Today, you have said that next year's growth is projected at 7%. Nominal GDP growth as per the budget is projected at 10.5%. I do not know if my math is wrong, but effectively, that would mean inflation will be around 3.5% next year. Is that right? Are you being a bit too optimistic about growth or is the Government underplaying growth and being very modest in their projections?

Shaktikanta Das:
Deputy Governor Dr. Patra may take that question.

Michael D. Patra:
I will not venture to answer for the Government. But my understanding of this is that what goes into the nominal GDP is not CPI inflation. It is the GDP deflator and GDP deflator is always a weighted combination of CPI and WPI. Now the WPI has been in deflation for most part of this year. It is just emerging out of deflation. So, that must be the reason.

Yogesh Dayal:
Thank you Sirs. I will move on to Mr. Mayur Shetty from The Times of India.

Mayur Shetty, The Times of India:
Governor, in the development measures you spoke about reviewing the AEPS and some banks have come out with warnings on how fingerprints can be cloned using silicon. Is that what has caused this thing? Since OTP is also being reviewed, does it mean that the traditional forms of KYC are the best option for regulated entities?

Shaktikanta Das:
No. OTP (One Time Password) is not being reviewed. What I am saying is that over the years, it so happens that OTP has become the most popular and commonly used AFA (Additional Factor of Authentication). But with the movement of time, various other technologies and methods have come up. So, we want to just tell the players in the field that there are other methods also. The Reserve Bank will be agnostic to them. As long as they are sound methods, banks and institutions are free to adopt them. Let DG Rabi Sankar take the other part of the question with regard to the Aadhaar AEPS.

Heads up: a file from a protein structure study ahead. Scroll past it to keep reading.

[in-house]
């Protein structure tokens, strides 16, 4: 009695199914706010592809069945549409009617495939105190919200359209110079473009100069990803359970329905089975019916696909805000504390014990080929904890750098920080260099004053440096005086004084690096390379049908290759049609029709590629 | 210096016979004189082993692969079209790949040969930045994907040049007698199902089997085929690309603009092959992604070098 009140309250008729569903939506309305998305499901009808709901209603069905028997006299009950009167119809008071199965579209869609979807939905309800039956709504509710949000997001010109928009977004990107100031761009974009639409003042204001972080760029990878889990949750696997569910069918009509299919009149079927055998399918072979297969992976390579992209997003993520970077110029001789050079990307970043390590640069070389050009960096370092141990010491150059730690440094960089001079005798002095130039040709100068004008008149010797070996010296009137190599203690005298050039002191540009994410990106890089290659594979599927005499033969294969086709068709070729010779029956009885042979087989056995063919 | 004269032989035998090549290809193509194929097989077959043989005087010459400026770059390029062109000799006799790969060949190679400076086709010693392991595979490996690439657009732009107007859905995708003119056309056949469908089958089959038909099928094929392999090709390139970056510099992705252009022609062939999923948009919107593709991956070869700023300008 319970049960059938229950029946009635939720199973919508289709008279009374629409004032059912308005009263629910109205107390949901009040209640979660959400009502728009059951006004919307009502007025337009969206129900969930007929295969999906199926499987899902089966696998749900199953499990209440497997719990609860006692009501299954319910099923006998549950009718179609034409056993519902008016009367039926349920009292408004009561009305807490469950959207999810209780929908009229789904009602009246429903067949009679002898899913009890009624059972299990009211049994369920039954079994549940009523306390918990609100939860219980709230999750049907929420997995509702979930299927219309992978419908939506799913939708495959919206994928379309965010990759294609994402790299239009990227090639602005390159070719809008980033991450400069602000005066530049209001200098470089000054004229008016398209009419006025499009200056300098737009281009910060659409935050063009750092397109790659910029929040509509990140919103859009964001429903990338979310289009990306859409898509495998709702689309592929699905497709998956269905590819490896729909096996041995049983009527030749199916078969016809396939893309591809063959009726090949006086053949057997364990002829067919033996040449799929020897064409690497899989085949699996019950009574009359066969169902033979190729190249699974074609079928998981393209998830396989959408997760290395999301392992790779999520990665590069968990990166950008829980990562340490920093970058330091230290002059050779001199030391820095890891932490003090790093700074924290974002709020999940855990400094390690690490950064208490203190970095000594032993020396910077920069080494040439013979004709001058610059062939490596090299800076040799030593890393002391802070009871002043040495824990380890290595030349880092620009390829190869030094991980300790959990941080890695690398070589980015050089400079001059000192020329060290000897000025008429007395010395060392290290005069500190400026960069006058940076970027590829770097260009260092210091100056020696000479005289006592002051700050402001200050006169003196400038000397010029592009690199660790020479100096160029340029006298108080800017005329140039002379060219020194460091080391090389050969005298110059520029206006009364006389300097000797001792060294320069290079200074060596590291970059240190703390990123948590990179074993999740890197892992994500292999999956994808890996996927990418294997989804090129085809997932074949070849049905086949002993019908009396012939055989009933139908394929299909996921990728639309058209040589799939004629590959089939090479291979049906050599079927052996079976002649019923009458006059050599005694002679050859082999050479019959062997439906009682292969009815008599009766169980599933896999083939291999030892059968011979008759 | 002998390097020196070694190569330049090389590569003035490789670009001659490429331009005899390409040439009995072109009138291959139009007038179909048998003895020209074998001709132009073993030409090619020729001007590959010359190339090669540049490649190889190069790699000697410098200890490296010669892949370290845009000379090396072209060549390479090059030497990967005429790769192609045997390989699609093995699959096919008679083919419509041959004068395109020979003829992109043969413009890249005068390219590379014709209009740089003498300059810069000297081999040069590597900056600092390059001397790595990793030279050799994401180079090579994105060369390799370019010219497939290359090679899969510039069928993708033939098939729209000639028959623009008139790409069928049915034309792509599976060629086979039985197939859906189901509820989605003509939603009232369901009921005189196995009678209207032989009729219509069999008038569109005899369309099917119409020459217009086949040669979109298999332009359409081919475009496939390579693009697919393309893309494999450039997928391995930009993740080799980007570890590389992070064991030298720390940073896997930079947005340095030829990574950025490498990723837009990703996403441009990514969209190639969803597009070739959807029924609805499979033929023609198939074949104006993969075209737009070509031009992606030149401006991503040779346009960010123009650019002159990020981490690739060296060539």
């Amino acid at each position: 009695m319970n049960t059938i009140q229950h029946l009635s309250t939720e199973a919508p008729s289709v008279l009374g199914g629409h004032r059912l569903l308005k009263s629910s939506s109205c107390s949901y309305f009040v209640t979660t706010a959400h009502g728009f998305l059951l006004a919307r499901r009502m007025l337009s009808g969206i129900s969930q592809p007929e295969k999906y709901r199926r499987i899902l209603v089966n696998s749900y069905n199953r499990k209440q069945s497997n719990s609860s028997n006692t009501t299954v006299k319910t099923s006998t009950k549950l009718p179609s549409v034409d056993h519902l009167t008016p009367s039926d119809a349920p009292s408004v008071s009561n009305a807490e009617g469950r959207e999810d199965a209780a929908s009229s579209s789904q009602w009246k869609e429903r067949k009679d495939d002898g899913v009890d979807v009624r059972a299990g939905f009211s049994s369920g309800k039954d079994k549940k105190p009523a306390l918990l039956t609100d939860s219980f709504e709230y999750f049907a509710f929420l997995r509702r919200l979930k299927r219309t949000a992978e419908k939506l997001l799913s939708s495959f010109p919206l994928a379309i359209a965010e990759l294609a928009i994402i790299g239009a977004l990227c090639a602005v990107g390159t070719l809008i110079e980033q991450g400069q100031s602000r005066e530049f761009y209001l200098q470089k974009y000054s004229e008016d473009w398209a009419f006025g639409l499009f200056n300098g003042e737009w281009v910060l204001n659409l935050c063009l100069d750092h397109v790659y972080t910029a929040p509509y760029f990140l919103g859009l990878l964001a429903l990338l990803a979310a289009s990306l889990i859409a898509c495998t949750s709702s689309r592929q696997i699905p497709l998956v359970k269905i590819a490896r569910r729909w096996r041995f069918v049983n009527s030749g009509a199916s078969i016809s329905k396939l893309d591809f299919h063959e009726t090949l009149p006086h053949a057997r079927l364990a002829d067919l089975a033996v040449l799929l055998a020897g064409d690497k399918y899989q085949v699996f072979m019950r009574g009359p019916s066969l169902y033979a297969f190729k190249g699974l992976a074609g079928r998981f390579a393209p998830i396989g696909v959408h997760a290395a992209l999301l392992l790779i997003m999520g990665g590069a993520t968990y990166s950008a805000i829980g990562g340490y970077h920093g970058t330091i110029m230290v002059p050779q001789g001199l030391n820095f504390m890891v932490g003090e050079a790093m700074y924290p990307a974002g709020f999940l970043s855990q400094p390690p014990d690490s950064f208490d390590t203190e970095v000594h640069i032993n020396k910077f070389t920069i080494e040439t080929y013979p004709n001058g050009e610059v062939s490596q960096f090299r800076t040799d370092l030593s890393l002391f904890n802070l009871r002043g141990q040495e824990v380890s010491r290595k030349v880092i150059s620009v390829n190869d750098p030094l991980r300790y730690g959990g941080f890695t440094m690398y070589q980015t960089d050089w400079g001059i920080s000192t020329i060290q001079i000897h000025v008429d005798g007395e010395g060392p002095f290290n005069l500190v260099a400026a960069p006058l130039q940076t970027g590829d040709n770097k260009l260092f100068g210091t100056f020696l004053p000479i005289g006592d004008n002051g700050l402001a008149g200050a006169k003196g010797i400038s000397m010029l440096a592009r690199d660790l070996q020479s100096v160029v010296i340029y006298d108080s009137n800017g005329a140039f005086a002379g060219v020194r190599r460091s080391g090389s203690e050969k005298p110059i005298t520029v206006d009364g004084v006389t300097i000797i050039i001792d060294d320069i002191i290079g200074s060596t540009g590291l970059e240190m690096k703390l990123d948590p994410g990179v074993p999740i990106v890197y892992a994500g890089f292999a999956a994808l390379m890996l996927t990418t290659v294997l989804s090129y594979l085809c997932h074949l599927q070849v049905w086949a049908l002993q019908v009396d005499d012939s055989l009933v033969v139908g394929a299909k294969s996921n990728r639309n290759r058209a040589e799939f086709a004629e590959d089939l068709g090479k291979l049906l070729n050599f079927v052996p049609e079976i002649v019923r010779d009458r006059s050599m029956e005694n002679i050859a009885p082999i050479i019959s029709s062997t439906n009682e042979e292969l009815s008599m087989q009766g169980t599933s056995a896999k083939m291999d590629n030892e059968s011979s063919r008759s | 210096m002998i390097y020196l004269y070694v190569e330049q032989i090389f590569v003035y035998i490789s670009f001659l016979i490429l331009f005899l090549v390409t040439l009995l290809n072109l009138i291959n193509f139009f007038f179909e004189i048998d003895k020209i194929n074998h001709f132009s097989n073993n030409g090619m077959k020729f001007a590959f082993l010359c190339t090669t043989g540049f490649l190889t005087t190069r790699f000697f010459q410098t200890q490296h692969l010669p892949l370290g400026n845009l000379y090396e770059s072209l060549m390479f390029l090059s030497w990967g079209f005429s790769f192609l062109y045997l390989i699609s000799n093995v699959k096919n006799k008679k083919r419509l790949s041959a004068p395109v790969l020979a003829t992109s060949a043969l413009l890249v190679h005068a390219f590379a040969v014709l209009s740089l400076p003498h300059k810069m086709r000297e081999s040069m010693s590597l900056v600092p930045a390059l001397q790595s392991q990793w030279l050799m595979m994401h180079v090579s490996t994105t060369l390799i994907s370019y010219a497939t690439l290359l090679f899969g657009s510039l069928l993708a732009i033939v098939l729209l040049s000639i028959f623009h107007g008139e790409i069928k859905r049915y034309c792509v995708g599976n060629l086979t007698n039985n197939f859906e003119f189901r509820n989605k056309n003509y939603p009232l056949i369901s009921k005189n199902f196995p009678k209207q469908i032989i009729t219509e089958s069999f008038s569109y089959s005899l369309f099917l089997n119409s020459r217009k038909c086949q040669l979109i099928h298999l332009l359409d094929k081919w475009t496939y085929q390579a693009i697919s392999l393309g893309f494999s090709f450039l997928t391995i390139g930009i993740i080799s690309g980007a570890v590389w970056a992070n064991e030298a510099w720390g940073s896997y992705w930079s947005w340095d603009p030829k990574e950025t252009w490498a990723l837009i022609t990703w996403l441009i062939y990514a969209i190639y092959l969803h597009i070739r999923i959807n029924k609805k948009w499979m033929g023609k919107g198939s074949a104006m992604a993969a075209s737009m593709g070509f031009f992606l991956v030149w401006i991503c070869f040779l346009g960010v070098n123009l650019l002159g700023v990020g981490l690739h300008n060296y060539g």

T. Rabi Sankar:
You gave the answer in your question itself. It is basically to ensure that since this is being used in rural and such areas, it is important that the safety of these transactions is ensured. Now over time, as in the case of AFA, we can use various technologies to do it. So, that is essentially the position here.

All touchpoint operators will go through a standardised safe and secure onboarding process. We can also add, as we have indicated, other factors into it. For example, the switch on has to be done by the customer, instead of it being pre-available on the system, or it can have geo-limits beyond which it cannot operate, whatever is required for the customers.

The idea is that the Reserve Bank has always been placing a lot of emphasis on the security of digital transactions, which we believe is key to ensuring customer adoption, especially customers who are not savvy digitally, but this is an effort in that direction to improve the security of transactions.

Yogesh Dayal:
Thank you Sirs. I will move on to Mr. Hitesh Vyas from The Indian Express.

Hitesh Vyas, The Indian Express:
Sir, there is an expectation that the stance would be changed to neutral. What are the preconditions for a stance to become neutral?

Shaktikanta Das:
I cannot give forward guidance on that. When such a thing happens, we will explain how it is. But, I will tell you the situation, the evolving situation continues to be very volatile and uncertain. You look at the commentaries coming out from the central banks, mostly of advanced countries. Sometimes they appear to be giving forward guidance in one particular direction. Sometimes the market interprets the next guidance to be in a different direction. At the moment, we are not giving any forward guidance with regard to stance or rate. There is a talk of when the central banks world over will cut rates and as I have said, markets are running ahead of the central banks. So, preconditions, I will not be able to specify, unless DG Michael Patra wants to comment anything on that. Because these are very volatile times. So, it is better to wait and when something like that happens, we will explain it appropriately.

Yogesh Dayal:
Thank you Sir. I will move on to Ms. Gopika Gopakumar from Mint.

Gopika Gopakumar, Mint:
Good afternoon Governor. Considering that your inflation forecast for next year is at 4.5% and GDP at 7% and you are saying that the RBI needs to be vigilant in the last mile of disinflation. Does it rule out a rate cut in FY25? Secondly, on the Paytm issue, what is the larger issue? Is it KYC or is it something related to the ownership or interlinkage between a regulated and a non-regulated entity? If it is KYC, then does the RBI need to relook at the regulations around minimum KYC accounts?